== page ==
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Lecture 6

SOCY 226 Lecture Notes - Lecture 6: Albert Camus, Edmund Husserl, Jean-Paul Sartre


Department
Social Sci, Edu and Soc Work - Sociology
Course Code
SOCY 226
Professor
Ryan Martin
Lecture
6

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SOCY 226 Existentialism, Phenomenology, and Ethnomethodology
Outline
Existentialism: We are Condemned to be Free
o Existentialism and the Absurd
o Camus and Meaning
o Sartre, Freedom and Bad Faith
o Existentialism and Humanist Marxism
Phenomenology: We Individually Make the World
o What is Phenomenology?
o Bracketing
o Being-in-the-World
o The Social World
Ethnomethodology: We Make an Ordered Reality
o Everyday life as achievement
o Ethno-methodology
o Accounting and indexicality
o Scaffolding and breaching
o Produced Over Reality
o Reflexivity
Conclusion: Social Life is what you make it
Existentialism and the Absurd
The dominant philosophical view in France pre and post war was
existentialism:
o Emphasizing the importance of immediate experiences, rather than
complex and abstract thought
o Rooted in the romanticism and subjectivism of Kierkegaard and
Nietzsche, existentialism has a concern for loneliness, anguish, and
doubt
o Following Nietzsche, existentialism developed themes concerned with
how humans must create their own meaning in the world and then act
to realize it
Camus and Meaning
Albert Camus’ writing expressed the view that humans are not social by
nature: but solidarity, individualistic and alienated from one another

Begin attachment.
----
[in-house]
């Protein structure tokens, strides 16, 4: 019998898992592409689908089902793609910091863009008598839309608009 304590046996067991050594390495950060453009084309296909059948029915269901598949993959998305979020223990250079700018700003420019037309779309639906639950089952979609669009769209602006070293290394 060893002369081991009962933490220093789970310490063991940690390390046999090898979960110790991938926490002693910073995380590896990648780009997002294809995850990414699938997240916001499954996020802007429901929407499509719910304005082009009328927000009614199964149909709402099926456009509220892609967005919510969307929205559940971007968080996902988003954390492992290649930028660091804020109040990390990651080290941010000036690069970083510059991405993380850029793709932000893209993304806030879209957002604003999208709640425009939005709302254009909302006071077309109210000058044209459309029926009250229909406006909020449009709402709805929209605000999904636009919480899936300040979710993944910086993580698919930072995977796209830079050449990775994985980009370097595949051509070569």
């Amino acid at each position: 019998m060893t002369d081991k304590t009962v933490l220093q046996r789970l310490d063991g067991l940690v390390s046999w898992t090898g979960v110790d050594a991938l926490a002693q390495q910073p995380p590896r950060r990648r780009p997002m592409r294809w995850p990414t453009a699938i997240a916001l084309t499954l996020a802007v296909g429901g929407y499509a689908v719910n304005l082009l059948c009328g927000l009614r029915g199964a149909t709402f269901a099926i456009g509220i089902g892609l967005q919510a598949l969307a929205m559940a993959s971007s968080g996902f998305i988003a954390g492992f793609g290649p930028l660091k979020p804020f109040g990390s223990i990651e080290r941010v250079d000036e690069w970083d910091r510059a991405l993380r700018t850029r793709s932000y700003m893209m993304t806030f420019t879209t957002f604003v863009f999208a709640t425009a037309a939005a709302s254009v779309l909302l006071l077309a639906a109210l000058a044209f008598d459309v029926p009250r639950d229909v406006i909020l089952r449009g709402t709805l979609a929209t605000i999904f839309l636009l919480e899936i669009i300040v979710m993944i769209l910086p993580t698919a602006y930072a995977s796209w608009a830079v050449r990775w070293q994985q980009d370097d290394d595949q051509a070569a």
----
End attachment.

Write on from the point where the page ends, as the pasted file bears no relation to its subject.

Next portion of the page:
o Expressed the view that human values appear to have no solid
function
o Paradoxically, they possess the desire to be sociable, with the artificial
creation called society making life possible
Sartre, Freedom and Bad Faith
An individual exists and is absolutely free, but is defined by their action: one
is never free not to act.
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Humans can never be; freedom forces humans to make itself through
action
Existentialism and Humanist Marxism
Sartre was anti-capitalist, yet his fundamental existentialist belief was in
individual autonomy and freedom of the individual
Sartre acknowledged that choices are not caused by prior conditions but may
be limited by them.
o Humans have free will but the world in which they act is not entirely
of their own making
Sartre’s existentialism thus examines the practico-inert – the really existing
context within which humans act including the material objects and
social actions of other people, plus the social institutions created by prior
action
Phenomenology
What is phenomenology
o The logos (study or logic) of phenomena
What phenomena are we addressing
o The phenomena of our consciousness
Why?
o To understand how we intentionally direct our thoughts toward
particular things
Bracketing
Philosopher Edmund Husserl (following Descartes) argued that philosophy
had to begin with immediate experience:
o The meaning of our experience of objects is created in the mind
o We assume that our ideas have some correspondence with the
external world
o Husserl wants to only think about pure thoughts
o Husserl wants to bracket out science and the life-world to discover
the essential structures of our consciousness
Being-in-the-World
Martin Heidegger wanted to deconstruct this subject / object distinction
through a sense of being-in-the-world:
o We act in a context that has meaning for us, and must be understood
in relation to our actions
o People act constantly in the present, but only in relation to an
anticipated future
The anticipated future gives us order and meaning to the
present: When we act we interrogate our world and
ourselves as we develop intentions and put them into action
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